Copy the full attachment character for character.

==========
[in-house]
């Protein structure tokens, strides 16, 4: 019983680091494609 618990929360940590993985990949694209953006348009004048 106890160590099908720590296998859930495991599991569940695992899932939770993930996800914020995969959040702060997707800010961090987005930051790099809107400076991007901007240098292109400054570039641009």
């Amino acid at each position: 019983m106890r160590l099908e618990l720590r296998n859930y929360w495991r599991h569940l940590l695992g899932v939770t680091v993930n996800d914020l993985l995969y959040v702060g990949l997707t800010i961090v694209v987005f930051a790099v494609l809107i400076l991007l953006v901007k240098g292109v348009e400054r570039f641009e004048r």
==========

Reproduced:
[in-house]
């Protein structure tokens, strides 16, 4: 019983680091494609 618990929360940590993985990949694209953006348009004048 106890160590099908720590296998859930495991599991569940695992899932939770993930996800914020995969959040702060997707800010961090987005930051790099809107400076991007901007240098292109400054570039641009």
């Amino acid at each position: 019983m106890r160590l099908e618990l720590r296998n859930y929360w495991r599991h569940l940590l695992g899932v939770t680091v993930n996800d914020l993985l995969y959040v702060g990949l997707t800010i961090v694209v987005f930051a790099v494609l809107i400076l991007l953006v901007k240098g292109v348009e400054r570039f641009e004048r």